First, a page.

The article states "Family members who did not witness CPR were 60 percent more likely to have symptoms of post-traumatic stress disorder later. They also had more anxiety and depression."
I had a woman in her 90's once who was perfectly stable and her sister was telling me she didn't want to go home. My pt was just in for wound debridement and there was really no reason for her to be on PCU... I told her all her VS were stable and she was welcome to stay but she needed rest.
My pt coded around 4:00 a.m., after a bath, go figure. 15 minutes after cleaning her and repositioning. It happened so fast, her heart rate went to 20 and then just stopped. Working on that poor, tiny woman was horrible and I cannot imagine her sister being there. I do wonder about it sometimes, though, as she knew it was going to happen that night, how it would have changed her response.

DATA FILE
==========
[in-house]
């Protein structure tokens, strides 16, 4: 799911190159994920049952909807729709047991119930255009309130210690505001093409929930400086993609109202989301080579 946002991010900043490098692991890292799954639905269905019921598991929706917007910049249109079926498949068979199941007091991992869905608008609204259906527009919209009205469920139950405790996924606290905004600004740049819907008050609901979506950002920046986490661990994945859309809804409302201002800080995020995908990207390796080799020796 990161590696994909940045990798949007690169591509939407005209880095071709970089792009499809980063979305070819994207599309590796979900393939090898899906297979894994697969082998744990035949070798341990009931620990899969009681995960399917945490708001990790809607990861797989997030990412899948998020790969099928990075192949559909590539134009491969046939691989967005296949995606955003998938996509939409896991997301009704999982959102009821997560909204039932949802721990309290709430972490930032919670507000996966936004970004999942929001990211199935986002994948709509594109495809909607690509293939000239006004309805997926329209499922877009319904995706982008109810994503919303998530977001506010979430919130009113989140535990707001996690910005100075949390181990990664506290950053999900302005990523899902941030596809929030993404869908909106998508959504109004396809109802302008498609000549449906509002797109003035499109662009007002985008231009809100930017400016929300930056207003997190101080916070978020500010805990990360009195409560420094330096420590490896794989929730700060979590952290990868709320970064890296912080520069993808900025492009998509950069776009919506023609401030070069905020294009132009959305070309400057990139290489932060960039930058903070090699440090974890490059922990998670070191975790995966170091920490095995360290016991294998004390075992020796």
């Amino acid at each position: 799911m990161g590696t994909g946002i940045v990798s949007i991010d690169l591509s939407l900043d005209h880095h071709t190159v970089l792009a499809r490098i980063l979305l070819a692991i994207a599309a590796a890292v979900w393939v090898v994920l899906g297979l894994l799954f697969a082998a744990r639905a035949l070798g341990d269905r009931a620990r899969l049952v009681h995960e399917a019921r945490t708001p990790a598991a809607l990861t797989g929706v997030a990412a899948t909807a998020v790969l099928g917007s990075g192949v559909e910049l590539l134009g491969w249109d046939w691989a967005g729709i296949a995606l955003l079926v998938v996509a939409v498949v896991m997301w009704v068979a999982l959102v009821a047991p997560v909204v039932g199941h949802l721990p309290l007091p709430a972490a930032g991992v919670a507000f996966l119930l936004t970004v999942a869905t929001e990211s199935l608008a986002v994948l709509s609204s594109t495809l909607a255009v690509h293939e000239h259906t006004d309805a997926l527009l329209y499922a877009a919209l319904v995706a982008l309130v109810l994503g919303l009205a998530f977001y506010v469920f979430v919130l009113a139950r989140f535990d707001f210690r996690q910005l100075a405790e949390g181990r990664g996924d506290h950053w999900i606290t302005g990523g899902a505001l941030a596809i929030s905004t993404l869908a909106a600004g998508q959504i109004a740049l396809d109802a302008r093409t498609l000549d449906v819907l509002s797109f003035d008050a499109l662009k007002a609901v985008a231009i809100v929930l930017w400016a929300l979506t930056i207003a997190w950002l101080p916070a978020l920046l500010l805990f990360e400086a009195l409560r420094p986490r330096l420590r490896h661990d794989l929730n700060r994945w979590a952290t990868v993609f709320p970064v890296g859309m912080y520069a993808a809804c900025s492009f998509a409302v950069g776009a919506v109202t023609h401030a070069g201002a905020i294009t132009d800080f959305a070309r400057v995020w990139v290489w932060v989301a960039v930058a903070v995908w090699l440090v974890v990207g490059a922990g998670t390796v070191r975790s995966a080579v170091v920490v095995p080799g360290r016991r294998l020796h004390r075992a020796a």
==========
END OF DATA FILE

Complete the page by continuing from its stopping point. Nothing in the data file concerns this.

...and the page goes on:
I cannot imagine the difference in peds! I did one pedi code at the end of nursing school and it was over an hour long. It still stays with me. I can't imagine my child in a code, but God forbid it happened I would want to be there. Staying outside would drive me crazy.
A qualified staff member should ask the family members(s) if any/some of them want to observe the "code". Some may want to observe while others may not; it depends entirely on the individuals. If they choose to watch, they need to be out of the way, with chairs available, and a staff member available to provide explanation of the process.